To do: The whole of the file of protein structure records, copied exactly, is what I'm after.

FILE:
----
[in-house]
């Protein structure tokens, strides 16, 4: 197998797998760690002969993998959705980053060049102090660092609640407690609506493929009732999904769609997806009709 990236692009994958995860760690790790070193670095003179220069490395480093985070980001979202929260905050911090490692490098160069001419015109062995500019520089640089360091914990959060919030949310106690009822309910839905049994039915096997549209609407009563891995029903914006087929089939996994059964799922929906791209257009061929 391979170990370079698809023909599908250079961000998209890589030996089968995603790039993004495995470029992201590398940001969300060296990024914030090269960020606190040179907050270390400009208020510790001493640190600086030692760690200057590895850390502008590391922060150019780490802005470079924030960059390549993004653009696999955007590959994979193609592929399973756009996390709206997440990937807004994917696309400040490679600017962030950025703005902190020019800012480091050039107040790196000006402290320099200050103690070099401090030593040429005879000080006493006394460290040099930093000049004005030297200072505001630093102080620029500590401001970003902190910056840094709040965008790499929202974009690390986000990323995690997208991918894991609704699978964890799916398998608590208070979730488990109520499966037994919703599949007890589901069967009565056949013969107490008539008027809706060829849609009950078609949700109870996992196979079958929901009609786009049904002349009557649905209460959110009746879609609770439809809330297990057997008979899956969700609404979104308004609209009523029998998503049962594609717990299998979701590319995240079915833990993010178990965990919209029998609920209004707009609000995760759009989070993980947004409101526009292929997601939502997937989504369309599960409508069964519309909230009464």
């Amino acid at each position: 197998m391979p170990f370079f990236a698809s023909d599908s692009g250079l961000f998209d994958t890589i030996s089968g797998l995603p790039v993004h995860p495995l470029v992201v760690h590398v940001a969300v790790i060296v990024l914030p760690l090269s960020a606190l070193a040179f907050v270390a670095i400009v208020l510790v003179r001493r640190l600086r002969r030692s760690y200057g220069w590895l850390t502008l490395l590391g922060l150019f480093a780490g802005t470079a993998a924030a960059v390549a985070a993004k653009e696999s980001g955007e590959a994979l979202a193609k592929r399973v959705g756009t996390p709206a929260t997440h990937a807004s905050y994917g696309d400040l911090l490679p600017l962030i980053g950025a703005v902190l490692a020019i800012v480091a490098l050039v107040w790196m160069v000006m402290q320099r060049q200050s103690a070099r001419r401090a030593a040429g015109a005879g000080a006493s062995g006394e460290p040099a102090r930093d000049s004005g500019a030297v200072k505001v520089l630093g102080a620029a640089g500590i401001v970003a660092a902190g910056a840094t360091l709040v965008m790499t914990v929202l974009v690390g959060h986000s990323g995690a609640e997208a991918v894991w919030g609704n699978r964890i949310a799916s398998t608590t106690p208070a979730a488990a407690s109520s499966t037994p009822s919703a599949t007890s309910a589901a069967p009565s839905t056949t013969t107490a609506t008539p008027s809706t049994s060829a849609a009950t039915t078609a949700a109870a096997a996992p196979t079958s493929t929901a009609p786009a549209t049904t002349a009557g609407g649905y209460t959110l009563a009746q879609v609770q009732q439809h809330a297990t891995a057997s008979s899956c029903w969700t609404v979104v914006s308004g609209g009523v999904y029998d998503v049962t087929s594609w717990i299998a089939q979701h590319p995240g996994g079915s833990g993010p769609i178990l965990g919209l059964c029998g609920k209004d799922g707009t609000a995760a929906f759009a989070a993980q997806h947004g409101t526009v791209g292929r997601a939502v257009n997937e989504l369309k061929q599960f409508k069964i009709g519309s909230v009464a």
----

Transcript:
[in-house]
């Protein structure tokens, strides 16, 4: 197998797998760690002969993998959705980053060049102090660092609640407690609506493929009732999904769609997806009709 990236692009994958995860760690790790070193670095003179220069490395480093985070980001979202929260905050911090490692490098160069001419015109062995500019520089640089360091914990959060919030949310106690009822309910839905049994039915096997549209609407009563891995029903914006087929089939996994059964799922929906791209257009061929 391979170990370079698809023909599908250079961000998209890589030996089968995603790039993004495995470029992201590398940001969300060296990024914030090269960020606190040179907050270390400009208020510790001493640190600086030692760690200057590895850390502008590391922060150019780490802005470079924030960059390549993004653009696999955007590959994979193609592929399973756009996390709206997440990937807004994917696309400040490679600017962030950025703005902190020019800012480091050039107040790196000006402290320099200050103690070099401090030593040429005879000080006493006394460290040099930093000049004005030297200072505001630093102080620029500590401001970003902190910056840094709040965008790499929202974009690390986000990323995690997208991918894991609704699978964890799916398998608590208070979730488990109520499966037994919703599949007890589901069967009565056949013969107490008539008027809706060829849609009950078609949700109870996992196979079958929901009609786009049904002349009557649905209460959110009746879609609770439809809330297990057997008979899956969700609404979104308004609209009523029998998503049962594609717990299998979701590319995240079915833990993010178990965990919209029998609920209004707009609000995760759009989070993980947004409101526009292929997601939502997937989504369309599960409508069964519309909230009464």
């Amino acid at each position: 197998m391979p170990f370079f990236a698809s023909d599908s692009g250079l961000f998209d994958t890589i030996s089968g797998l995603p790039v993004h995860p495995l470029v992201v760690h590398v940001a969300v790790i060296v990024l914030p760690l090269s960020a606190l070193a040179f907050v270390a670095i400009v208020l510790v003179r001493r640190l600086r002969r030692s760690y200057g220069w590895l850390t502008l490395l590391g922060l150019f480093a780490g802005t470079a993998a924030a960059v390549a985070a993004k653009e696999s980001g955007e590959a994979l979202a193609k592929r399973v959705g756009t996390p709206a929260t997440h990937a807004s905050y994917g696309d400040l911090l490679p600017l962030i980053g950025a703005v902190l490692a020019i800012v480091a490098l050039v107040w790196m160069v000006m402290q320099r060049q200050s103690a070099r001419r401090a030593a040429g015109a005879g000080a006493s062995g006394e460290p040099a102090r930093d000049s004005g500019a030297v200072k505001v520089l630093g102080a620029a640089g500590i401001v970003a660092a902190g910056a840094t360091l709040v965008m790499t914990v929202l974009v690390g959060h986000s990323g995690a609640e997208a991918v894991w919030g609704n699978r964890i949310a799916s398998t608590t106690p208070a979730a488990a407690s109520s499966t037994p009822s919703a599949t007890s309910a589901a069967p009565s839905t056949t013969t107490a609506t008539p008027s809706t049994s060829a849609a009950t039915t078609a949700a109870a096997a996992p196979t079958s493929t929901a009609p786009a549209t049904t002349a009557g609407g649905y209460t959110l009563a009746q879609v609770q009732q439809h809330a297990t891995a057997s008979s899956c029903w969700t609404v979104v914006s308004g609209g009523v999904y029998d998503v049962t087929s594609w717990i299998a089939q979701h590319p995240g996994g079915s833990g993010p769609i178990l965990g919209l059964c029998g609920k209004d799922g707009t609000a995760a929906f759009a989070a993980q997806h947004g409101t526009v791209g292929r997601a939502v257009n997937e989504l369309k061929q599960f409508k069964i009709g519309s909230v009464a």